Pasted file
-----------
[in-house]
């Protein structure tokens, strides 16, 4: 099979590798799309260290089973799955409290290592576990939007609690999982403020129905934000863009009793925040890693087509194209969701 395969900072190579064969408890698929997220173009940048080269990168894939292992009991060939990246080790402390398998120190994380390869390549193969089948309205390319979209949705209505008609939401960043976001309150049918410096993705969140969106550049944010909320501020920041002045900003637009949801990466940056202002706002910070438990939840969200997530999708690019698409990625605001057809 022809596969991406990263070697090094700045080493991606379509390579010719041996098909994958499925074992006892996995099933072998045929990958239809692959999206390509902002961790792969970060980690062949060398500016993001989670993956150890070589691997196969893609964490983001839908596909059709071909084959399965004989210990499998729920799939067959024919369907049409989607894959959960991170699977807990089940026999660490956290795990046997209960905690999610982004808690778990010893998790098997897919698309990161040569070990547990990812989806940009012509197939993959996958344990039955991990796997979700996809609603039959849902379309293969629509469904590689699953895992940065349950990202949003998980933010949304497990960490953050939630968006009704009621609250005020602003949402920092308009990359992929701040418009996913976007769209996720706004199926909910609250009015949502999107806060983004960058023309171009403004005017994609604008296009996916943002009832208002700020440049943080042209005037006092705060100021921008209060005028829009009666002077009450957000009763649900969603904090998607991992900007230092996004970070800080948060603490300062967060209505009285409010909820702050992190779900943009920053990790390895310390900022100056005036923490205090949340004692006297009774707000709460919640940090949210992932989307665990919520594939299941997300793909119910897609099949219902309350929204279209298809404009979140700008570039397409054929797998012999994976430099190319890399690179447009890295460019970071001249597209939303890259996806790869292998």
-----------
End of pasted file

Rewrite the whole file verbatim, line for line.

[in-house]
């Protein structure tokens, strides 16, 4: 099979590798799309260290089973799955409290290592576990939007609690999982403020129905934000863009009793925040890693087509194209969701 395969900072190579064969408890698929997220173009940048080269990168894939292992009991060939990246080790402390398998120190994380390869390549193969089948309205390319979209949705209505008609939401960043976001309150049918410096993705969140969106550049944010909320501020920041002045900003637009949801990466940056202002706002910070438990939840969200997530999708690019698409990625605001057809 022809596969991406990263070697090094700045080493991606379509390579010719041996098909994958499925074992006892996995099933072998045929990958239809692959999206390509902002961790792969970060980690062949060398500016993001989670993956150890070589691997196969893609964490983001839908596909059709071909084959399965004989210990499998729920799939067959024919369907049409989607894959959960991170699977807990089940026999660490956290795990046997209960905690999610982004808690778990010893998790098997897919698309990161040569070990547990990812989806940009012509197939993959996958344990039955991990796997979700996809609603039959849902379309293969629509469904590689699953895992940065349950990202949003998980933010949304497990960490953050939630968006009704009621609250005020602003949402920092308009990359992929701040418009996913976007769209996720706004199926909910609250009015949502999107806060983004960058023309171009403004005017994609604008296009996916943002009832208002700020440049943080042209005037006092705060100021921008209060005028829009009666002077009450957000009763649900969603904090998607991992900007230092996004970070800080948060603490300062967060209505009285409010909820702050992190779900943009920053990790390895310390900022100056005036923490205090949340004692006297009774707000709460919640940090949210992932989307665990919520594939299941997300793909119910897609099949219902309350929204279209298809404009979140700008570039397409054929797998012999994976430099190319890399690179447009890295460019970071001249597209939303890259996806790869292998």